The entire Old Testament anticipated the arrival of this One who would provide the way back to God.  The plot of the biblical story takes many twists and turns, and at times we wonder if the outcome is actually going to turn out the way that God said it would.  But time and time again God’s sovereignty prevails and His providential plan proceeds onward, overcoming obstacle after obstacle.

But what would this One be like?  How would people recognize Him?   The prophet Isaiah’s vivid descriptions of the coming One—seven hundred years before His arrival—almost appear to have been “cut and pasted” from the New Testament record.

This morning we have time to focus on just one of those passages.  It was written by the prophet at a time when Israel faced a critical national crisis and needed a hopeful word from the Lord.  It is found in chapters 11 and 12 of Isaiah’s prophecy.  Beginning with the 1st verse of chapter 11, we read concerning... 

The recognition of the Expected One (Isaiah 11:1-5).

[11:]1 There shall come forth a shoot from the stump of Jesse,
         and a branch from his roots shall bear fruit.

2 And the Spirit of the LORD shall rest upon him,
the Spirit of wisdom and understanding,
the Spirit of counsel and might,
the Spirit of knowledge and the fear of the LORD.

3 And his delight shall be in the fear of the LORD.
He shall not judge by what his eyes see,
or decide disputes by what his ears hear,

4 but with righteousness he shall judge the poor.
and decide with equity for the meek of the earth;
and he shall strike the earth with the rod of his mouth,
and with the breath of his lips he shall kill the wicked.

5 Righteousness shall be the belt of his waist,
and faithfulness the belt of his loins.

The manner in which these verses are printed in our English Bibles remind us that much of what the prophet says is written in poetic form.  That suggests that he employs several figures of speech in order to portray images in helping the reader conceptualize the identity of the coming Savior.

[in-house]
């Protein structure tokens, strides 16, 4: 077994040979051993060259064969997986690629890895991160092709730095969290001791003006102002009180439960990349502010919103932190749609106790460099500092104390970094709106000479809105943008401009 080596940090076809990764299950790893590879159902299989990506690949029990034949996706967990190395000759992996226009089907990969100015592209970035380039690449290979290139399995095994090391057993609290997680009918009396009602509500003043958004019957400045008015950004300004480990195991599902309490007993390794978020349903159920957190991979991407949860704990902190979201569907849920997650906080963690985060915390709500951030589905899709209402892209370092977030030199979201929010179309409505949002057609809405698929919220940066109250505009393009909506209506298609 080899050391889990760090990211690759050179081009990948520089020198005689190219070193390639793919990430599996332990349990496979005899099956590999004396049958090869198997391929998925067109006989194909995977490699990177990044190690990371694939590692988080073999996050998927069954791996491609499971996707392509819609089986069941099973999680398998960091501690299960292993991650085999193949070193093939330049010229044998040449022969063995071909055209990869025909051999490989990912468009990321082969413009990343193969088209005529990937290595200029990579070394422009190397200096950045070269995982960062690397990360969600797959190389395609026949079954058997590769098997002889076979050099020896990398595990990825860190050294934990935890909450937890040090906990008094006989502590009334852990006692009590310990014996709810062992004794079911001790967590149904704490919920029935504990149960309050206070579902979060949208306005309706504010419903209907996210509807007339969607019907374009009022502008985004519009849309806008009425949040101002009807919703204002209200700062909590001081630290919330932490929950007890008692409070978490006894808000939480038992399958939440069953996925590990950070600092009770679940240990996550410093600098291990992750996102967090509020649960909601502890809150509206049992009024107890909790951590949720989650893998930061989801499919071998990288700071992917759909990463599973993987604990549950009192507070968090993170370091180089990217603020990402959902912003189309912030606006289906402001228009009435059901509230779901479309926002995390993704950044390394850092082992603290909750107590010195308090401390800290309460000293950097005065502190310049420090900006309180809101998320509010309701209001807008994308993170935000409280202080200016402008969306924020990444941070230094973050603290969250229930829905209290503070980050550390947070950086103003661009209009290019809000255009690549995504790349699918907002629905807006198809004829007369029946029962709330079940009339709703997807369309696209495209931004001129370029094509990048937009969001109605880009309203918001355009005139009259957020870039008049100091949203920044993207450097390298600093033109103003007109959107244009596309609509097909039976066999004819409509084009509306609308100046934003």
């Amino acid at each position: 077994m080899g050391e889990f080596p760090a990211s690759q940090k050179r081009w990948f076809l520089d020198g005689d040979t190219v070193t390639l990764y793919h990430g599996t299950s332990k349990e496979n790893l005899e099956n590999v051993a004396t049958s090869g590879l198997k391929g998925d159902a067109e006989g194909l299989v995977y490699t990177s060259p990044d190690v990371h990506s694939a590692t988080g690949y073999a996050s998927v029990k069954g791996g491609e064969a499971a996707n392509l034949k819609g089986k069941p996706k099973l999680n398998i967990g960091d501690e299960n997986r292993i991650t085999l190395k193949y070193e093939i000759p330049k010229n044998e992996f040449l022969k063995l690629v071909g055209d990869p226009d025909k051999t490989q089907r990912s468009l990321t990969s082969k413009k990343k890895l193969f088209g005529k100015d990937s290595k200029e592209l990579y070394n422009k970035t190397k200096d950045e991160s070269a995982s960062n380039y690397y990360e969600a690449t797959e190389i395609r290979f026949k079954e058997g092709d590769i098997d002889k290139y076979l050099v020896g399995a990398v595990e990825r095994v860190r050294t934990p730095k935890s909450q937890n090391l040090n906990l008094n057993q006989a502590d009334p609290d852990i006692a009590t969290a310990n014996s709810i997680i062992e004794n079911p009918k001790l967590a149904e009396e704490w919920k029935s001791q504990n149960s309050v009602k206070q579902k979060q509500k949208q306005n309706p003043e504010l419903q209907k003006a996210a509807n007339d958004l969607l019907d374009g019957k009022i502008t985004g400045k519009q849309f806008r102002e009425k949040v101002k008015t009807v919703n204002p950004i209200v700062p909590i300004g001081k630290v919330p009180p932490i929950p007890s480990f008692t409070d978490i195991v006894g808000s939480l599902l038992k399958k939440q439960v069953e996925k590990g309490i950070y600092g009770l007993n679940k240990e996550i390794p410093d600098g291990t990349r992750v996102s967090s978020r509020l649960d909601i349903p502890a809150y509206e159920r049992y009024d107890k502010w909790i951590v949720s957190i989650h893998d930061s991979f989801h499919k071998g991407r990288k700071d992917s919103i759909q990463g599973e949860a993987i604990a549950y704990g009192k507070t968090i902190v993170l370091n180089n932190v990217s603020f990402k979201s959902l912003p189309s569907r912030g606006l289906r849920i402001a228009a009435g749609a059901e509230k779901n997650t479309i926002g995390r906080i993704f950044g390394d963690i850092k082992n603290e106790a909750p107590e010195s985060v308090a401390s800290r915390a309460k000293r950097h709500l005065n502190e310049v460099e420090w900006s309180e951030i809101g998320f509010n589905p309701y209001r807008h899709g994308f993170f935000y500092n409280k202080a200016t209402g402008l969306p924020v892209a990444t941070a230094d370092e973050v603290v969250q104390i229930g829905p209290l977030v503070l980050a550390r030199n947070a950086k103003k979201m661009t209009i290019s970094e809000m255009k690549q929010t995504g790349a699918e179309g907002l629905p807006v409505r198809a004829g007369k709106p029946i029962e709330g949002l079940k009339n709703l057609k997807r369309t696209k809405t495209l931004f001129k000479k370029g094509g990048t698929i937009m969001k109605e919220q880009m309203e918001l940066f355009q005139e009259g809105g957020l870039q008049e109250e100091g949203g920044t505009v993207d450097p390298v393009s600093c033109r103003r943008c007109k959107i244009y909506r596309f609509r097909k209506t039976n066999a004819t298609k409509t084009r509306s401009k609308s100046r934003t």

In verse 1, it is intimated that He would arise from the family of Jesse, who was the father of David the King.  And because God had pledged that David’s “house and...kingdom shall be made sure forever” (cf. 2 Samuel 7:15), the implication is that the coming One would be a king and the promised One in whom the covenant would be fulfilled.  The “shoot from the stump of Jesse” suggests, the Davidic dynasty had been reduced to a “fallen tree” at the time of Isaiah.  But here, remarkably, we are told that it would be restored.

Isaiah’s mention of the “branch” in verse 1, is not unique to him.  Both Jeremiah (23:5 and 33:15) and Zechariah (3:8 and 6:12) employ that same figure in reference to the Messiah and His ancestral roots as His advent drew nearer.  A “fruitful branch” would come forth from what appeared to be a dead “stump.”

Verse 2 reveals that the coming One would be graced with “the Spirit of the LORD” unlike any other before Him or since.  It would be “without measure,” according to the Apostle John (3:34), who would in time be a close companion of the Christ (cf. 1 John 1:1).

The uniqueness of the Expected One is further declared in that “his delight shall be in the fear of the LORD,” and that His life would be lived not of the basis of any human value system, but rather according to God’s righteous standard.  In His teaching, others would say of Him, “No one ever spoke like this man!” (John 7:46).  He would perform miracles, like cleansing lepers, causing the lame to walk, restoring sight to the blind, and even raising the dead.  It would seem from this description that it would be hard to miss Him!

In short, God’s promised One would be recognized because—although like us—He would be so distinctively different.  From the moment He drew His first breath, not one sinful thought would enter His mind, not one sinful word would flow from His lips, and not one sinful deed would be committed by Him.  In every way He displayed “the radiance of the glory of God and the exact imprint of his nature” (Hebrews 1:3).  That is because “In him all the fullness of God was pleased to dwell” (Colossians 1:19).

And yet when He arrived, few recognized Him.  Even John the Baptist struggled during his most trying moments to put the pieces of the divine puzzle together (cf. Matthew 11:2-6).  Four hundred “silent years”—centuries without a prophetic word from God—had muddled the concept of the messianic-figure in the minds of many.  When He came as He did most were caught off-guard and unprepared.  No wonder, then, when He at last entered the human drama, His first message was to call people to repentance (cf. Matthew 4:17).